To see more popular palms check out our palm tree catalog.

Related articles:

20 Amazing Palm Tree Landscape Design Ideas (with Pictures)
What Palm Trees Are Native To United States
10 Most Popular Fast Growing Palm Trees
Palm Tree Care 101: Ultimate Guide to Health & Happy Palms

5 thoughts on “Top 35 Types of Palm Trees (with Pictures)”

  1. Hi, I find your articles very educational. Some pictures, especially the ones sprinkled throughout the article, don’t show up though possibly because of broken links. I tried different browsers but that didn’t make any difference.

    Thank you,


  2. I’m well aware that I’m trying to do the impossible,but am often successful in doing the impossible because I research and work hard at what I want and don’t give up. My current quest is to grow a coconut producing palm 50 miles north of Tampa, Fl. I have it in a huge rope handled plastic pot in my green house. It was flourishing at about 4 1/2′ tall til the unusually long lasting cold weather recently seemed to kill it’s long beautiful fronds, though it’s roots seem undamaged. I had a heat lamp in the green house but the wind tore the plastic top off one day. I brought the palm inside as soon as I noticed damage. All my pineapples in the greenhouse survived, tho I lost one outside along with 4 mangos. My kiwis did fine outside. My question is what’s the best thing, or things I can do for it while waiting to see if it can recover?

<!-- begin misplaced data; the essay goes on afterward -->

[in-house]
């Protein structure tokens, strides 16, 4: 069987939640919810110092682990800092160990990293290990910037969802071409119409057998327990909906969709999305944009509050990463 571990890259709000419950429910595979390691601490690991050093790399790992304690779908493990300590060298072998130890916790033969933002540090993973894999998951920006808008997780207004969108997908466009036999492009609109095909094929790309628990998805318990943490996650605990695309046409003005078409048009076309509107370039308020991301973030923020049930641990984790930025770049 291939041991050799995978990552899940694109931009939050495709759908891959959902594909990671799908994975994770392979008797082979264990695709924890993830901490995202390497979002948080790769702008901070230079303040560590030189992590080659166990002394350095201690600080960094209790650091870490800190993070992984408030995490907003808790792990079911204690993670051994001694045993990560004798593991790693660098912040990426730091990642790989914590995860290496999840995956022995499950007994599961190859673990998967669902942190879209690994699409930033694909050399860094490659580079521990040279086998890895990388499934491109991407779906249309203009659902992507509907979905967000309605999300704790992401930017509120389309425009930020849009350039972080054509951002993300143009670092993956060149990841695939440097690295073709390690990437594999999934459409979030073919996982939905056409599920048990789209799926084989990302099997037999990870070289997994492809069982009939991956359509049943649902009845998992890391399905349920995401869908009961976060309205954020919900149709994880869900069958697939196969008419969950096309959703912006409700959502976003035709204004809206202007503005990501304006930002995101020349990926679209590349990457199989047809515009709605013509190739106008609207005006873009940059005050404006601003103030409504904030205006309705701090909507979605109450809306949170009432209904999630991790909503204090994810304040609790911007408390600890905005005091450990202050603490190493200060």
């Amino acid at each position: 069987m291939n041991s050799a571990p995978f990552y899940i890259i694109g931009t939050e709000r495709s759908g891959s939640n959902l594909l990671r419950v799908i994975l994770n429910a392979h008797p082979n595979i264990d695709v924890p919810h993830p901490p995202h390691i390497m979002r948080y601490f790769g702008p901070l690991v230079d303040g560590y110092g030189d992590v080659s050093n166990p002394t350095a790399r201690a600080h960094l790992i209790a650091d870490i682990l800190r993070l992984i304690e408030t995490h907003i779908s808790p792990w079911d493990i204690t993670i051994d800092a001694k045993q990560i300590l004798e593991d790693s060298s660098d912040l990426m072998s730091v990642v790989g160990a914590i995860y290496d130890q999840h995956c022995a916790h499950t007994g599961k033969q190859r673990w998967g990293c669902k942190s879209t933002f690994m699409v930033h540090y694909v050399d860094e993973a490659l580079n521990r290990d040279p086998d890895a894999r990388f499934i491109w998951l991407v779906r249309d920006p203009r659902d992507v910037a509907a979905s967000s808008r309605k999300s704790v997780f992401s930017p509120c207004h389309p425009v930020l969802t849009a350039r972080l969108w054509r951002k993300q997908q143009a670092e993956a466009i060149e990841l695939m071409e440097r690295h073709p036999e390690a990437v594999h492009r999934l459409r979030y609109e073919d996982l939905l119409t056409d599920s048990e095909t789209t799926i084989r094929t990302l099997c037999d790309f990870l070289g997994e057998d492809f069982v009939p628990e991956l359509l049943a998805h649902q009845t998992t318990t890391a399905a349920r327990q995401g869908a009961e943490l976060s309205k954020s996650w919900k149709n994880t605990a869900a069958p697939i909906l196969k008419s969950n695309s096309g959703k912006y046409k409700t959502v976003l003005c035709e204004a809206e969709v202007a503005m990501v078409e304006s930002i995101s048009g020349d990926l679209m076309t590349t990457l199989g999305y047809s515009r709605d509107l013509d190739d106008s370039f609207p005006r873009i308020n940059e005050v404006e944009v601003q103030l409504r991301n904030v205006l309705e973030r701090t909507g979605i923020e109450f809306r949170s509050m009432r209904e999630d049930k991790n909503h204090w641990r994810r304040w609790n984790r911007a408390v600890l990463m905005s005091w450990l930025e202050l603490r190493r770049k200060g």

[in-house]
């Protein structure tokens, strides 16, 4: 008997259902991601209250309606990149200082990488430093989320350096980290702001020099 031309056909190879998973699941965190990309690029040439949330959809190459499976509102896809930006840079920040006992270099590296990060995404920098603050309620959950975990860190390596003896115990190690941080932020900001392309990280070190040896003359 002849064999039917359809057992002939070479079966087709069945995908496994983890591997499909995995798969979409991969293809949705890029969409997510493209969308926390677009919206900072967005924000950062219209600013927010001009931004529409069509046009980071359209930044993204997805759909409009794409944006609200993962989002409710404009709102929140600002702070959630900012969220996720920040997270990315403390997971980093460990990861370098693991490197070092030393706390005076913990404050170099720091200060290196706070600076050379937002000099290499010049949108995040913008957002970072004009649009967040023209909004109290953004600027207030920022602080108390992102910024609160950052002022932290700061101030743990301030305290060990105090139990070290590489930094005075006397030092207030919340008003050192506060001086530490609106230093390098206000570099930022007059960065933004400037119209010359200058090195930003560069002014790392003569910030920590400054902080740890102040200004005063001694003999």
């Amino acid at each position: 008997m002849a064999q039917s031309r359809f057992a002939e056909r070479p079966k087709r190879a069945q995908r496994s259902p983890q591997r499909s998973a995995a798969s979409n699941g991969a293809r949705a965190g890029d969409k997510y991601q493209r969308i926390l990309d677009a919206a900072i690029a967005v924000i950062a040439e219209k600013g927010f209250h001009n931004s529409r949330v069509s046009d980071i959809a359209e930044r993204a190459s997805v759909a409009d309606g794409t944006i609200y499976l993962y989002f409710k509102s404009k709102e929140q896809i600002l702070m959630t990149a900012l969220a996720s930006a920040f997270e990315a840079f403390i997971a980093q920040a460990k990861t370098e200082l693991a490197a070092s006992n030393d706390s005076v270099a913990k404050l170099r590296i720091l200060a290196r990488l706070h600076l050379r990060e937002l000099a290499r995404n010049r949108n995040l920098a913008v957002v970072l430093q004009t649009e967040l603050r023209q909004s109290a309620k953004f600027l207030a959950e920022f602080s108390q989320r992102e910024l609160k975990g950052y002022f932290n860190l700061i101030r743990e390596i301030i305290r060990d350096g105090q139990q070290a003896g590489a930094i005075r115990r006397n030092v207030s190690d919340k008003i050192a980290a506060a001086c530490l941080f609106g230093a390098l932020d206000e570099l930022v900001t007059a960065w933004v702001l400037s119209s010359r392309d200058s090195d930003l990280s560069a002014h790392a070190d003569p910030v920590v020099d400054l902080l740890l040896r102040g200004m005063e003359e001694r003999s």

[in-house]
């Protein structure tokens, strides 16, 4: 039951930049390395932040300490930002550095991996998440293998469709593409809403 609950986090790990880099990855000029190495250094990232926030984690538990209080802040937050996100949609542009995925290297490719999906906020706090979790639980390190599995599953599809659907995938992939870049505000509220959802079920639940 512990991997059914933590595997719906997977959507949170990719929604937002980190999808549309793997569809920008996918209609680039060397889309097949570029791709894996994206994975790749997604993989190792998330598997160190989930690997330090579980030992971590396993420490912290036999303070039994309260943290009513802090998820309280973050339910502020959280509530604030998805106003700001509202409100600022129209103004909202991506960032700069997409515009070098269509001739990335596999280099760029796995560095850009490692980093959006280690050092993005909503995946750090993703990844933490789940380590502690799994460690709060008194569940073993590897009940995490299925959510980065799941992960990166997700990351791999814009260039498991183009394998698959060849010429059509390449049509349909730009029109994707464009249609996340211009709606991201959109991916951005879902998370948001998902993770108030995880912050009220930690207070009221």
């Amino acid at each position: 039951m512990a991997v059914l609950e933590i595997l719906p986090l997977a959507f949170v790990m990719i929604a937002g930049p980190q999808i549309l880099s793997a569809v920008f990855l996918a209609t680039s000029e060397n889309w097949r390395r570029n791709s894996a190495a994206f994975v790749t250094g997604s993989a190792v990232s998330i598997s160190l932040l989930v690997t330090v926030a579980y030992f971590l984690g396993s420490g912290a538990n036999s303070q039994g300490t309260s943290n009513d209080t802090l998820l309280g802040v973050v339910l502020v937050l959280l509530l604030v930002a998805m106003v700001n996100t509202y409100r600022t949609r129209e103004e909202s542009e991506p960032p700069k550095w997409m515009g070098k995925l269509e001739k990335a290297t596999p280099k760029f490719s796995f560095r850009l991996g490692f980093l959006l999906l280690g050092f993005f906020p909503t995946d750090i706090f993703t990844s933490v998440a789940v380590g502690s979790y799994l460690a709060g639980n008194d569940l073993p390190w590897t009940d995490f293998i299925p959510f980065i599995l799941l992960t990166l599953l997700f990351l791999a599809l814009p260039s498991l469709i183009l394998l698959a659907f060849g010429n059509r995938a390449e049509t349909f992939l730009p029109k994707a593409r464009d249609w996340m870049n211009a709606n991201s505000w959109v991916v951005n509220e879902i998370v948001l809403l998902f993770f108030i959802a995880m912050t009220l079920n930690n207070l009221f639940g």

3. I have a queen palm for the last 7 years. this year on the bottom of the palm a green strange thing is growing and all around the tree there are palms growing. should I cut them down? what should I do.
    thanks for your time

  4. I have a palm that grows up with the leaf together and as he gets older it splits and makes feathery leave wondering what the name of it is could you help me with this